"You look down at your phone, and it's like, eight seconds," says Mike. "But [exchange] those few words, and you're saying, Bob's O.K.; I'm satisfied."
The conventional wisdom is that when the Bryans play, they benefit from what their coach, David Macpherson, calls "the twin ESP thing," what the twins community calls "twinergy synergy" and what comic-book fans in the late 1970s called "Wonder Twin powers." The Bryans' matches tend to be uncommonly fast, mostly because, while other teams hold lengthy strategy conferences between points, each Bryan simply knows where the other will place his serve and when he'll poach at the net. "They don't have the communication issues other teams can have," says Canada's Daniel Nestor, ranked No. 1 in the world in men's doubles. "That counts for a lot."
But the Bryans are also helped by what happens when they don't get along. Doubles teams inevitably feel friction from time to time. Even the most successful teams have broken up over everything from personal conflicts to disagreements over tactics. Feuds often trigger messy breakups, betrayals of partners and new shotgun marriages. (Macpherson played doubles from 1990 to 2002 with more than 20 partners.) But when the Bryans fight they actually beat the crap out of each other, and then they make up. "Neither of us will ever [choose to] play with another partner," says Mike, "so we never worry about offending the [other] guy. Or worse. We'll always get over it."
Their brawl during Wimbledon 2006 is a minor legend in tennis circles. After narrowly winning a match early in the tournament, the twins swapped insults and then punches in the backseat of a courtesy car. When they arrived at the house they were renting, Mike kicked Bob in the stomach and then locked himself in the bathroom. Bob took the opportunity to do a Pete Townshend job on Mike's guitar. Then they patched things up and won the championship.
A more typical throwdown came last year in San Jose. During an early-round match Mike snapped at Bob, who (again the quick hands) jabbed the butt of his racket into Mike's groin. Mike doubled over, fell on all fours in the middle of the court—and smiled up at his brother. Got me, a------. Eventually Mike stood up, and the twins closed out the match without further incident. "Imagine another team, one guy whacks his partner in the balls," says Bob. "They'd never play another point together again. It's nothing for us!"
Their partnership also benefits from their complementary traits and talents. At 6'4" and 202 pounds, Bob has an inch and 10 or so pounds on his older (by two minutes) brother. Bob uses his lefty serve to devastating effect and is the more accomplished shotmaker. Mike, a righty, is the stronger returner and the more strategic player. "He's a volleying wizard, he's magical, he's magnificent," says Wayne with fatherly understatement.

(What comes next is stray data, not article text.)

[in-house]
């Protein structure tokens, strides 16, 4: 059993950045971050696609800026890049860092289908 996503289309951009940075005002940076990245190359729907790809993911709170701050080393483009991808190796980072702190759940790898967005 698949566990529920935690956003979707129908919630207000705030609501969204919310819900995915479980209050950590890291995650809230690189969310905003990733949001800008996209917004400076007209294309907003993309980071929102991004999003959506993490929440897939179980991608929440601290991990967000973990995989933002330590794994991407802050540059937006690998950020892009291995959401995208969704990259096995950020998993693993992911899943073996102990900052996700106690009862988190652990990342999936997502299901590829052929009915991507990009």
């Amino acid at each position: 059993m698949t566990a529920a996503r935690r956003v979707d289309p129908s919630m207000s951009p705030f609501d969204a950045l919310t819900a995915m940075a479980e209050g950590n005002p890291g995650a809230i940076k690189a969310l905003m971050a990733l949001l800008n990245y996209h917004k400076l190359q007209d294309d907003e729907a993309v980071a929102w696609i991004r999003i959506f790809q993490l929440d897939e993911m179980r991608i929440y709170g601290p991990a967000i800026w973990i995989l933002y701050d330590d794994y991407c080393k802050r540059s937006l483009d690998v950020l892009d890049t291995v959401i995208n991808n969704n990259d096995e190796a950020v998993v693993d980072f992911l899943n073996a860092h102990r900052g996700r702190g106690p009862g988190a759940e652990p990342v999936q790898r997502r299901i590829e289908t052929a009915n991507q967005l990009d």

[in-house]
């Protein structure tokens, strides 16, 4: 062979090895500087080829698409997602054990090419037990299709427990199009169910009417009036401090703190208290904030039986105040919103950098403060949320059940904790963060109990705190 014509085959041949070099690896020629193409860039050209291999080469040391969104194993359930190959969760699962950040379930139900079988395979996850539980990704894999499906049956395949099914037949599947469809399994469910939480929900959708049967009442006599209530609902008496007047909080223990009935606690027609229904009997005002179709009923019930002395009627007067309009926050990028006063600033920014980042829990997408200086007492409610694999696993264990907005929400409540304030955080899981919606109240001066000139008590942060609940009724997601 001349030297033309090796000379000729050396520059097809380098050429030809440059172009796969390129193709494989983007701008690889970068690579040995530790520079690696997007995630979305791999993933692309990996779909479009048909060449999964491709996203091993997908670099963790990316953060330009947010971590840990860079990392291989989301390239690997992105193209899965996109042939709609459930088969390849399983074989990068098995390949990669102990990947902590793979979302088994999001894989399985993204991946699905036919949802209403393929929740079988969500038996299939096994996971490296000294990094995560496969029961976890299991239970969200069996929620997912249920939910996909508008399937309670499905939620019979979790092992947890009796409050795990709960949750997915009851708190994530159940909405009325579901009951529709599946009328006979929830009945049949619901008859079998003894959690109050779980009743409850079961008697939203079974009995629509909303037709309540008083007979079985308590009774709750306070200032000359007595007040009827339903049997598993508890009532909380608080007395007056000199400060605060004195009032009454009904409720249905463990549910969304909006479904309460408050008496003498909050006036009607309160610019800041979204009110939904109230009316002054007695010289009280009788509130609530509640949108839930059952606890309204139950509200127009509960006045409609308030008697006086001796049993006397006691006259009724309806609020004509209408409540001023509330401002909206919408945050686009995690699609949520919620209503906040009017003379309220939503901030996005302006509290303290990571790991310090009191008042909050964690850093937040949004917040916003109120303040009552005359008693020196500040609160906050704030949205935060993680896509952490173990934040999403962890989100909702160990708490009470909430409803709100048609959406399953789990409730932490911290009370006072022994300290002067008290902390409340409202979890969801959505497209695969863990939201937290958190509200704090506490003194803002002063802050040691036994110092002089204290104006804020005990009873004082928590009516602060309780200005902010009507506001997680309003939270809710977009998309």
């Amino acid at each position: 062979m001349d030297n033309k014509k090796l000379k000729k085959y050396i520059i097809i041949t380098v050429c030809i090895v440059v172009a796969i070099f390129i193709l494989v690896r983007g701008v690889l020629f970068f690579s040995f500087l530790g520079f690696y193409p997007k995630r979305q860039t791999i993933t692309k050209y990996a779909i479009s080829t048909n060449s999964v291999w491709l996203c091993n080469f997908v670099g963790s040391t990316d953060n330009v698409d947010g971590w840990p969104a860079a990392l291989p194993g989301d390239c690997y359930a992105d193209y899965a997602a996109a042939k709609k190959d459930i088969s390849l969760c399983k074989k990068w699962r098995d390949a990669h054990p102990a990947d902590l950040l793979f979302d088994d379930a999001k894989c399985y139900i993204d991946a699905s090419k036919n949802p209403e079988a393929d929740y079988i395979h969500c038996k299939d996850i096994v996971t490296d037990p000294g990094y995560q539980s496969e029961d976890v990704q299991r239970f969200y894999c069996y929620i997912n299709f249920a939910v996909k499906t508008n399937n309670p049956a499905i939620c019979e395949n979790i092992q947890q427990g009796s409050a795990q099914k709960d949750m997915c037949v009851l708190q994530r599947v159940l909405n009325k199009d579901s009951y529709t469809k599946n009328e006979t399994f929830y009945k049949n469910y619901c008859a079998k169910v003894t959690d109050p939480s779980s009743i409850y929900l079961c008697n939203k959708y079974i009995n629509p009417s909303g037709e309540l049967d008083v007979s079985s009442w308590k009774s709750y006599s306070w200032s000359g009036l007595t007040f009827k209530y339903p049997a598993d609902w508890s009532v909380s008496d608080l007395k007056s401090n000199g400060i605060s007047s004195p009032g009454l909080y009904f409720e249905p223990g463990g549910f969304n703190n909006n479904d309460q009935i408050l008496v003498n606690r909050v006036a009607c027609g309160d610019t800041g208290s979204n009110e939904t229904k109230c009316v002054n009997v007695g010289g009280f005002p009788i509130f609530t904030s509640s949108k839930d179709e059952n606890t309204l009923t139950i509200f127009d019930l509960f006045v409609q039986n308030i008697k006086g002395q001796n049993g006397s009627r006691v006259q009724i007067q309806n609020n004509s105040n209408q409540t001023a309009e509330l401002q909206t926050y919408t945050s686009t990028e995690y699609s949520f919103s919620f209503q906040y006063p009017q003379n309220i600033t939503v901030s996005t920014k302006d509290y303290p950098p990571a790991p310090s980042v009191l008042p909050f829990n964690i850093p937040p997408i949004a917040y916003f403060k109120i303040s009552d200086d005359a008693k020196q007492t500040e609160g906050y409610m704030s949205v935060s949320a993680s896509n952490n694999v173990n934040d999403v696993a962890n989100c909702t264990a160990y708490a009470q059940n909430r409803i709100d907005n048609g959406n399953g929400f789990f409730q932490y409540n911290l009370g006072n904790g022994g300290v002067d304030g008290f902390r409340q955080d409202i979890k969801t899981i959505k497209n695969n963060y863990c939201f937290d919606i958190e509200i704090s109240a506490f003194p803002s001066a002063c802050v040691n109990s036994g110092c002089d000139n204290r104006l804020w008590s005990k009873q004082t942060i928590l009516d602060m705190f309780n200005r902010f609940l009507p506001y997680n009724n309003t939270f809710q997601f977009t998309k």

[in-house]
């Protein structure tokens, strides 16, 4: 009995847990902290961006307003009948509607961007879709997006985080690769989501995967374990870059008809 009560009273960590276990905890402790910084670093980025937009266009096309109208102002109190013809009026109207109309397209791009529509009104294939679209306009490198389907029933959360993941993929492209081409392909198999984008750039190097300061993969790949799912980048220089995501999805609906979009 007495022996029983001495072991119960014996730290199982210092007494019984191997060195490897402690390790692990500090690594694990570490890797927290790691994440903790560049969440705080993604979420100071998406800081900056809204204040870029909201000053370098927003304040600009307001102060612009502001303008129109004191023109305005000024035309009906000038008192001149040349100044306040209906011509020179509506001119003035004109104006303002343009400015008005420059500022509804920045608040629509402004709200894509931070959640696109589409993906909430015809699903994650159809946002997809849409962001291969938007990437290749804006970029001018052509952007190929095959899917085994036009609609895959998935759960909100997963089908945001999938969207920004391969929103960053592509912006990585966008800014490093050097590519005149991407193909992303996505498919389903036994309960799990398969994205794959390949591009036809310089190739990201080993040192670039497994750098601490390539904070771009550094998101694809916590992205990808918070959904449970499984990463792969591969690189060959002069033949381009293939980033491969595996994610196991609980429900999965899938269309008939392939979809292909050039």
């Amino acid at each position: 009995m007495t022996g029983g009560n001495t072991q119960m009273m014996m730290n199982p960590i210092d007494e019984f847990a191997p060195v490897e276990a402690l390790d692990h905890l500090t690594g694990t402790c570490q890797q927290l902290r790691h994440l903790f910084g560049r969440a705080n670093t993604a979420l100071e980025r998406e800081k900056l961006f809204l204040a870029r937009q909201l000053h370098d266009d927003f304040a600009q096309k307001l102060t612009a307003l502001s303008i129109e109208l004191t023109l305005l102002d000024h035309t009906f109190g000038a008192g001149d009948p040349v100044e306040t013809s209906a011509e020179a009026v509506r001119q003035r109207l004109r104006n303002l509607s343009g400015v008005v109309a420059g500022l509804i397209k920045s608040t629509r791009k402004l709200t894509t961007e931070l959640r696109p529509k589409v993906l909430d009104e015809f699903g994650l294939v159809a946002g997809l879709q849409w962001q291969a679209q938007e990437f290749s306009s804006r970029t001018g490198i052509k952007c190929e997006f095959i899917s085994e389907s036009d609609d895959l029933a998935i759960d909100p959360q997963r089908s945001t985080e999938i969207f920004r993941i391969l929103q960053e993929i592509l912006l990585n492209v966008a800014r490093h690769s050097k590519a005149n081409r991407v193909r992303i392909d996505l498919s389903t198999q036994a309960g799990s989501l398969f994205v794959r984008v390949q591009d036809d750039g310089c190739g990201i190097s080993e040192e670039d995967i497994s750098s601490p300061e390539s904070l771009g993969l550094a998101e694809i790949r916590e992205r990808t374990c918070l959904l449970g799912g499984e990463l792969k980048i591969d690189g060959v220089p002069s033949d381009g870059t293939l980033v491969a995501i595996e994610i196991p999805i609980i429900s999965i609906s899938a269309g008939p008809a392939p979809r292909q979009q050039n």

In a typical point from the Delray tournament in February, Bob kicked his serve out wide, and Mike, at the net, poached and volleyed the return. One of their opponents desperately threw up a lob that Bob, now also at the net, lasered into the corner. "They're really pretty different players," says doubles specialist Rajeev Ram of the U.S. "You don't ever confuse them on the court."
Yet between matches the Bryans remain a conflated monolith, a two-headed beast. Colleagues who have known them for years still can't tell one from the other in the players' lounge; most play it safe and address each of them with the generic bro or dude. The Bryans are forever being misidentified in tournament programs and even on billboards. It recalls one of the great stories in tennis lore: In the 1970s, a German journeyman, Karl Meiler, played both Tim and Tom Gullikson—righty-lefty identical twins from Wisconsin—in singles in the span of a month. As he retreated to the locker room following the second meeting, Meiler shook his head in awe. "Man, that guy Gullikson is good," he allegedly marveled. "He beat me a few weeks ago with one hand, and he beat me today with his opposite hand!"
The twins, meanwhile, dress alike on the court at the behest of their sponsor K Swiss and do little to differentiate themselves off the court. Reflexively, both turn around when one of their names is called. They're seldom seen apart. While there once was a handy distinction, a small mole on Mike's face, Mike had it removed. They have the same social circle. "It's definitely a package deal," says Mardy Fish, a U.S. player and one of the Bryans' best friends on the circuit. "You don't like one more than the other, because they're pretty much the same."